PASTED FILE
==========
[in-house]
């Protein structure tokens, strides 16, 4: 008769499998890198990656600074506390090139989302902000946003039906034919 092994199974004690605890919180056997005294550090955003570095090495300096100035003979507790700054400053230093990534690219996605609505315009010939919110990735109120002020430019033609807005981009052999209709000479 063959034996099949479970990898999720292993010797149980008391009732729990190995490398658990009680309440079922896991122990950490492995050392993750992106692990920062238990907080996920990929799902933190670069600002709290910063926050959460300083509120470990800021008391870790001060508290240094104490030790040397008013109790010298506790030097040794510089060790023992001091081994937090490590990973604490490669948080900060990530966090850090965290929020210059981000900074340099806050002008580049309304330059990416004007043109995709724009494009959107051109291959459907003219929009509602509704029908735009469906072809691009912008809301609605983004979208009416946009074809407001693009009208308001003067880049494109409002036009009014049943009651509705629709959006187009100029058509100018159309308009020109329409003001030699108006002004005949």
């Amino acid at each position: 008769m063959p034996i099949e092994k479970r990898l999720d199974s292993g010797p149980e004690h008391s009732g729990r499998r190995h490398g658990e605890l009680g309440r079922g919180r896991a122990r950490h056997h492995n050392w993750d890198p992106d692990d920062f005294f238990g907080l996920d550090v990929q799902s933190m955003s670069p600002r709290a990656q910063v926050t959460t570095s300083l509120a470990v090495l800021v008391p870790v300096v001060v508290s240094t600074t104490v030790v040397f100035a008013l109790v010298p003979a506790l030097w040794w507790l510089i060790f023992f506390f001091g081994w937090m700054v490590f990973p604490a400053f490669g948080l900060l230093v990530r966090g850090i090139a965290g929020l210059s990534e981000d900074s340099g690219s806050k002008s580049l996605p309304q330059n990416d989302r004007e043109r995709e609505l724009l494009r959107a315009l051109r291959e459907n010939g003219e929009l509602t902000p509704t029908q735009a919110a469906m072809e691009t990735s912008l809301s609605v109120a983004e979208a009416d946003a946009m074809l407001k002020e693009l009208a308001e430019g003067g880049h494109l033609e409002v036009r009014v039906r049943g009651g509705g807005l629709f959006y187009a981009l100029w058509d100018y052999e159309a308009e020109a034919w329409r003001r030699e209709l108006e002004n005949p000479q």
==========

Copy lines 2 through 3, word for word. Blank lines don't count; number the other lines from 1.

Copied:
């Protein structure tokens, strides 16, 4: 008769499998890198990656600074506390090139989302902000946003039906034919 092994199974004690605890919180056997005294550090955003570095090495300096100035003979507790700054400053230093990534690219996605609505315009010939919110990735109120002020430019033609807005981009052999209709000479 063959034996099949479970990898999720292993010797149980008391009732729990190995490398658990009680309440079922896991122990950490492995050392993750992106692990920062238990907080996920990929799902933190670069600002709290910063926050959460300083509120470990800021008391870790001060508290240094104490030790040397008013109790010298506790030097040794510089060790023992001091081994937090490590990973604490490669948080900060990530966090850090965290929020210059981000900074340099806050002008580049309304330059990416004007043109995709724009494009959107051109291959459907003219929009509602509704029908735009469906072809691009912008809301609605983004979208009416946009074809407001693009009208308001003067880049494109409002036009009014049943009651509705629709959006187009100029058509100018159309308009020109329409003001030699108006002004005949």
């Amino acid at each position: 008769m063959p034996i099949e092994k479970r990898l999720d199974s292993g010797p149980e004690h008391s009732g729990r499998r190995h490398g658990e605890l009680g309440r079922g919180r896991a122990r950490h056997h492995n050392w993750d890198p992106d692990d920062f005294f238990g907080l996920d550090v990929q799902s933190m955003s670069p600002r709290a990656q910063v926050t959460t570095s300083l509120a470990v090495l800021v008391p870790v300096v001060v508290s240094t600074t104490v030790v040397f100035a008013l109790v010298p003979a506790l030097w040794w507790l510089i060790f023992f506390f001091g081994w937090m700054v490590f990973p604490a400053f490669g948080l900060l230093v990530r966090g850090i090139a965290g929020l210059s990534e981000d900074s340099g690219s806050k002008s580049l996605p309304q330059n990416d989302r004007e043109r995709e609505l724009l494009r959107a315009l051109r291959e459907n010939g003219e929009l509602t902000p509704t029908q735009a919110a469906m072809e691009t990735s912008l809301s609605v109120a983004e979208a009416d946003a946009m074809l407001k002020e693009l009208a308001e430019g003067g880049h494109l033609e409002v036009r009014v039906r049943g009651g509705g807005l629709f959006y187009a981009l100029w058509d100018y052999e159309a308009e020109a034919w329409r003001r030699e209709l108006e002004n005949p000479q």